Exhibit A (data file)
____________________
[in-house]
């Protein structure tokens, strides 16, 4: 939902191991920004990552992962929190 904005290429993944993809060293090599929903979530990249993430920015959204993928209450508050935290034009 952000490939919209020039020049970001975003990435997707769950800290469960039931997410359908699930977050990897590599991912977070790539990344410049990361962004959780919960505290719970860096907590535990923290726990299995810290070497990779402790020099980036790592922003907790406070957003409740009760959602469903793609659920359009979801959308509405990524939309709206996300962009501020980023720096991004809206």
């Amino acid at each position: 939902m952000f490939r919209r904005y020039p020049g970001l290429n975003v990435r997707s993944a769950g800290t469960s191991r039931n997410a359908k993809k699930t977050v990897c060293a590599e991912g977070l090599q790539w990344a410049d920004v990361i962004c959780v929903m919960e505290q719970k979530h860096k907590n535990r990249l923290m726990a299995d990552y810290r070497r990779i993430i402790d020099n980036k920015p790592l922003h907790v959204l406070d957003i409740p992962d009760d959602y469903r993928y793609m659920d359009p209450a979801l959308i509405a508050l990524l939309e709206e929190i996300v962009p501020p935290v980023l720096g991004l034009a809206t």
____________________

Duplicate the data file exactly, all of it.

[in-house]
């Protein structure tokens, strides 16, 4: 939902191991920004990552992962929190 904005290429993944993809060293090599929903979530990249993430920015959204993928209450508050935290034009 952000490939919209020039020049970001975003990435997707769950800290469960039931997410359908699930977050990897590599991912977070790539990344410049990361962004959780919960505290719970860096907590535990923290726990299995810290070497990779402790020099980036790592922003907790406070957003409740009760959602469903793609659920359009979801959308509405990524939309709206996300962009501020980023720096991004809206």
């Amino acid at each position: 939902m952000f490939r919209r904005y020039p020049g970001l290429n975003v990435r997707s993944a769950g800290t469960s191991r039931n997410a359908k993809k699930t977050v990897c060293a590599e991912g977070l090599q790539w990344a410049d920004v990361i962004c959780v929903m919960e505290q719970k979530h860096k907590n535990r990249l923290m726990a299995d990552y810290r070497r990779i993430i402790d020099n980036k920015p790592l922003h907790v959204l406070d957003i409740p992962d009760d959602y469903r993928y793609m659920d359009p209450a979801l959308i509405a508050l990524l939309e709206e929190i996300v962009p501020p935290v980023l720096g991004l034009a809206t």